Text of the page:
Nehalem Part 3: The Cache Debate, LGA-1156 and the 32nm Futureby Anand Lal Shimpi on November 19, 2008 8:00 PM EST
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Mainstream Nehalem: On-chip GPU and On-chip PCIe
Let’s take a look at the Core i7, the first Nehalem incarnation:
Three DDR3 memory channels, a QPI link to the X58 chipset and support for multiple GPUs off of the X58 IOH. The Core i7, as you know by now, plugs into Intel’s new LGA-1366 socket. But in the second half of next year, there will be a new socket for mainstream users: LGA-1156.
Meet Lynnfield, it’s also a 4-core/8-thread design with an 8MB L3 cache, just like the Core i7, but it plugs into LGA-1156. Instead of 3-DDR3 channels it’s got two and instead of QPI it’s got Intel’s DMI connecting it to the chipset. It’s a lower bandwidth interconnect but Lynnfield doesn’t need a ton of bandwidth between it and the chipset, the reason being its secret weapon: Lynnfield has an on-package PCIe controller.
There are 16 PCIe lanes on Lynnfield (presumably PCIe 2.0) and they can be used as two x8s or a single x16, so you’ll get 2-way SLI/CrossFire support assuming all licensing silliness is worked out. The close proximity of the PCIe controller to the CPU could mean some very interesting things for latency, if well designed Lynnfield could have the lowest latency CPU-GPU connection we’ve seen on a desktop PC. Whether or not that’ll actually mean anything for real world performance remains to be seen, I’d guess not but it’s neat to talk about nonetheless.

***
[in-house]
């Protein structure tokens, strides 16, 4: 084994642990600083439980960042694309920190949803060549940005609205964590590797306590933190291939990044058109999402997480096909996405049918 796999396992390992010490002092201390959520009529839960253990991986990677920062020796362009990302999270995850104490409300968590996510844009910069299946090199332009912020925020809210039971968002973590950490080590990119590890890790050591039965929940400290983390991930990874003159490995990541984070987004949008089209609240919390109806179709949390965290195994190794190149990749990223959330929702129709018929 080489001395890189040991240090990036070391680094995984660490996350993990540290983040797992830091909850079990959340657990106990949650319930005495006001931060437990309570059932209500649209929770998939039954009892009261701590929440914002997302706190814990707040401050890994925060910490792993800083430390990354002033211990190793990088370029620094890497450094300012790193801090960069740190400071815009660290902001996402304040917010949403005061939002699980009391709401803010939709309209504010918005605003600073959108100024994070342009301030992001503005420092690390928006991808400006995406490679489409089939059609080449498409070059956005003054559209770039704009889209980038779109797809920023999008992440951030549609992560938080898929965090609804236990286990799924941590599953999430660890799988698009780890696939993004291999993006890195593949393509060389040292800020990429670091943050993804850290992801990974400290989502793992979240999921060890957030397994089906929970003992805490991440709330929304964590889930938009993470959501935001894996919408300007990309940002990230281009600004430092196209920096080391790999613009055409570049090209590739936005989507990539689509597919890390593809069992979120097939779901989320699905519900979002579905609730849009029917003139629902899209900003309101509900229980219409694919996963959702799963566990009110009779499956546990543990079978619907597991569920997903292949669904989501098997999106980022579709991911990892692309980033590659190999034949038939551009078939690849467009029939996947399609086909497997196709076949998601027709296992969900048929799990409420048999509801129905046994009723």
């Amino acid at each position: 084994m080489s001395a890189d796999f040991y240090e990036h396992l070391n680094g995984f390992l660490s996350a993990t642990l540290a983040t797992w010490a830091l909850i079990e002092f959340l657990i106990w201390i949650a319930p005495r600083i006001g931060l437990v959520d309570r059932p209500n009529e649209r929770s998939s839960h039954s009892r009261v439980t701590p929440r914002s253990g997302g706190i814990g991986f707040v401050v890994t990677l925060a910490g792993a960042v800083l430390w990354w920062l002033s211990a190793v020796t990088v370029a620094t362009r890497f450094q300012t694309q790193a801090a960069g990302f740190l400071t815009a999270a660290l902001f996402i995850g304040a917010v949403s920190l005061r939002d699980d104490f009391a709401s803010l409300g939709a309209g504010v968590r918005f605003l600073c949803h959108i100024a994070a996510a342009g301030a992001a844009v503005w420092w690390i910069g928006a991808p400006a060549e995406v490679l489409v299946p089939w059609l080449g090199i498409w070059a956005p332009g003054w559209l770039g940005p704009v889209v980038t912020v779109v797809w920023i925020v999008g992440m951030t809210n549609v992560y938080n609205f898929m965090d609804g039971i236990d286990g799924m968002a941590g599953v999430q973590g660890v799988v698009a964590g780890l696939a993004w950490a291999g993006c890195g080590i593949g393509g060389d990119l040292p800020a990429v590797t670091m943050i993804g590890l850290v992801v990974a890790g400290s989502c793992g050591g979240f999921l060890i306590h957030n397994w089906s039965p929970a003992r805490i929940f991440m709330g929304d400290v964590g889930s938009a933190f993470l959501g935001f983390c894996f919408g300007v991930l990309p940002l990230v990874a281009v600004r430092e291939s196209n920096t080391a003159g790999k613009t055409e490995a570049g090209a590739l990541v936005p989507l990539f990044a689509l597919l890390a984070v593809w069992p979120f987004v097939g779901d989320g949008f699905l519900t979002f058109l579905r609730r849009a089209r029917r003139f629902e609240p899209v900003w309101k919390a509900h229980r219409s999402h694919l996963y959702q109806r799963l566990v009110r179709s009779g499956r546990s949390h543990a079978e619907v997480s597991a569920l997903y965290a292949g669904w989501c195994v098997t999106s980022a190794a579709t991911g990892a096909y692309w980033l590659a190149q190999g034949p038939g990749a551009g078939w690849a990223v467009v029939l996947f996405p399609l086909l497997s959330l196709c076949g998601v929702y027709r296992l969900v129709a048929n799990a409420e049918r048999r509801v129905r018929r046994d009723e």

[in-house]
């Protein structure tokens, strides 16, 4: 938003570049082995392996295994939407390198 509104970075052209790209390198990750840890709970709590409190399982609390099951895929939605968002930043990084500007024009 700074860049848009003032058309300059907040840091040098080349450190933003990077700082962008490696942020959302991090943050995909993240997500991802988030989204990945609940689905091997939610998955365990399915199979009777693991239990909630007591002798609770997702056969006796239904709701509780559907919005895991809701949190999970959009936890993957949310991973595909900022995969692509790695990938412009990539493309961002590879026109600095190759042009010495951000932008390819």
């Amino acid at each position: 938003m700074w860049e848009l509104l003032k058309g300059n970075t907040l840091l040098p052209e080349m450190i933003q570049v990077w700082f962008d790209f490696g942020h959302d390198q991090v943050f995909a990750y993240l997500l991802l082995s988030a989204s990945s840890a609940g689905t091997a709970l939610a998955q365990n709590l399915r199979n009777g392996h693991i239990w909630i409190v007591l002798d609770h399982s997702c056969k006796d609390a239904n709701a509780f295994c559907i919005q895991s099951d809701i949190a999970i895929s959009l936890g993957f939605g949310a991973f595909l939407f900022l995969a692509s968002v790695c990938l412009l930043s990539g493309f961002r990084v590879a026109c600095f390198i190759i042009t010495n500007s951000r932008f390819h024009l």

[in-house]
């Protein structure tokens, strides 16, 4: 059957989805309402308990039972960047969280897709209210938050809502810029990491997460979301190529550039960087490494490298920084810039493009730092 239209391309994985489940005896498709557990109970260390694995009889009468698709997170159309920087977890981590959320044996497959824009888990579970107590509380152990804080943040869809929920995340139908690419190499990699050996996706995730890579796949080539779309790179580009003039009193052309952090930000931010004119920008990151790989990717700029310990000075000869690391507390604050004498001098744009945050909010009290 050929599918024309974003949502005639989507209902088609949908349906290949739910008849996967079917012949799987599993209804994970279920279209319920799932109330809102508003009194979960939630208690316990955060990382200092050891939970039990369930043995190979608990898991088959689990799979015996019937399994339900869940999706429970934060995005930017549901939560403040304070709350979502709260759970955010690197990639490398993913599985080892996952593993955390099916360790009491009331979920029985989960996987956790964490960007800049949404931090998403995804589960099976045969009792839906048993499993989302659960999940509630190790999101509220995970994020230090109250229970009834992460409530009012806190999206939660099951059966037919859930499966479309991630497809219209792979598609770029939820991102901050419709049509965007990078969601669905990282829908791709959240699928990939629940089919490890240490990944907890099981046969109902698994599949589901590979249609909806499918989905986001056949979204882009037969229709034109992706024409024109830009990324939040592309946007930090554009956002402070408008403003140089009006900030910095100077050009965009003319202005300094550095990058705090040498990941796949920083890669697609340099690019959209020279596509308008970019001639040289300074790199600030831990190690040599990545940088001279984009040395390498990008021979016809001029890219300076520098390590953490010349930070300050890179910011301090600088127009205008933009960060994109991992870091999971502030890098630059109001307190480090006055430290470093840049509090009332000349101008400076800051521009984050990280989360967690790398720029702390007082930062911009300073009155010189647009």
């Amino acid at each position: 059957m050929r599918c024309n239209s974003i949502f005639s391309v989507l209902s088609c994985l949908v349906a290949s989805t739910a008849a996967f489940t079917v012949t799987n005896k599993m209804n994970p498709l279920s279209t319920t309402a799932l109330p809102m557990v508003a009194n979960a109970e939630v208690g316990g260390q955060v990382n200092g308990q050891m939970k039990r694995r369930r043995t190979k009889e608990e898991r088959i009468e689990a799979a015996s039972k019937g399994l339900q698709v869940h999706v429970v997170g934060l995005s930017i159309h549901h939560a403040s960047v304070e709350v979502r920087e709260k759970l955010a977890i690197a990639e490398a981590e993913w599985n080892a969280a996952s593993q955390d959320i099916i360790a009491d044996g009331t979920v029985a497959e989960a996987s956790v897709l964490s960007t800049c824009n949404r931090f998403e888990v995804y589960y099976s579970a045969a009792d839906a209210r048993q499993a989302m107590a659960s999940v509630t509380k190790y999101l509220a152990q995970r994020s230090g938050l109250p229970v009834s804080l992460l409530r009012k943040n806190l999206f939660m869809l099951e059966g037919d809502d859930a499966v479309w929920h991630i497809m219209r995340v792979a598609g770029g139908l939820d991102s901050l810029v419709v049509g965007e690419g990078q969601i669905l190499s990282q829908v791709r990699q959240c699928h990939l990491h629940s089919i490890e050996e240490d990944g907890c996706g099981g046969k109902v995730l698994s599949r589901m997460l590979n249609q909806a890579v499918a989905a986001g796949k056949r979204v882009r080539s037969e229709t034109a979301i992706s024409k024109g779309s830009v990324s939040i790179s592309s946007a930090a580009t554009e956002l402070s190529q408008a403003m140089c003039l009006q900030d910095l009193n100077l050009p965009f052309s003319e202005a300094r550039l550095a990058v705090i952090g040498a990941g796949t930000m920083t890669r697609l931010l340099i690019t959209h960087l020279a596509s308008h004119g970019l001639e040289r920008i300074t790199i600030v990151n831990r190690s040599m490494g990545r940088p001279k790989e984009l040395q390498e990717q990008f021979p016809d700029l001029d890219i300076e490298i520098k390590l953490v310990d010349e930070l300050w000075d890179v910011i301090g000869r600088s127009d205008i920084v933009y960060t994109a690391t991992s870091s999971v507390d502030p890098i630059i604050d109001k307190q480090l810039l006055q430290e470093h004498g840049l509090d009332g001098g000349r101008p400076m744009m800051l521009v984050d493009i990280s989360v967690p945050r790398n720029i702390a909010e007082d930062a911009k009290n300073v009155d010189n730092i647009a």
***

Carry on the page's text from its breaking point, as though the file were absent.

Next up we’ve got Havendale, this is a 2-core/4-thread part with a 4MB L3 (still 2MB of L3 per core, just like Lynnfield and the Core i7). The “pinout” (if we can still call it that on these pinless CPUs) is the same as Lynnfield, so we’ve got a two channel DDR3 memory controller and DMI to the chipset.
Havendale’s secret sauce is that it’s got an on-package GPU, I’d expect it to be a bigger, better, faster variant of G45 (hopefully a lot better/faster) built on a 45nm process. This should beat AMD to the punch with the first single-chip CPU/GPU for mainstream desktops/notebooks, as AMD delayed its first APUs until 2011. Alongside the on-package GPU we've also got the same PCIe controller from Lynnfield.
The actual display output on Havendale will be through the chipset itself but the GPU and PCIe interface are on the CPU’s package. Harvendale only offers a single x16 PCIe slot, you can’t run it in 2 x8 mode.
At the right clock speeds, Havendale should be perfect for notebooks and desktops as well. These days two-cores with Hyper Threading would be the perfect mixture of cores/performance for the majority of consumers. As I noted in part 2 of our Nehalem coverage, give me Nehalem’s power efficiency in a notebook and I’ll be beyond happy.
The hiccup however is that we won’t see Havendale until Q1 2010. It’ll start production in Q4’09 but systems won’t ship until the beginning of the next year. This does leave a hole in Intel’s Nehalem roadmap as there won’t be any Intel integrated graphics chipsets between now and Q1 2010, which should give NVIDIA ample opportunity to sell chipsets into the mainstream Nehalem market.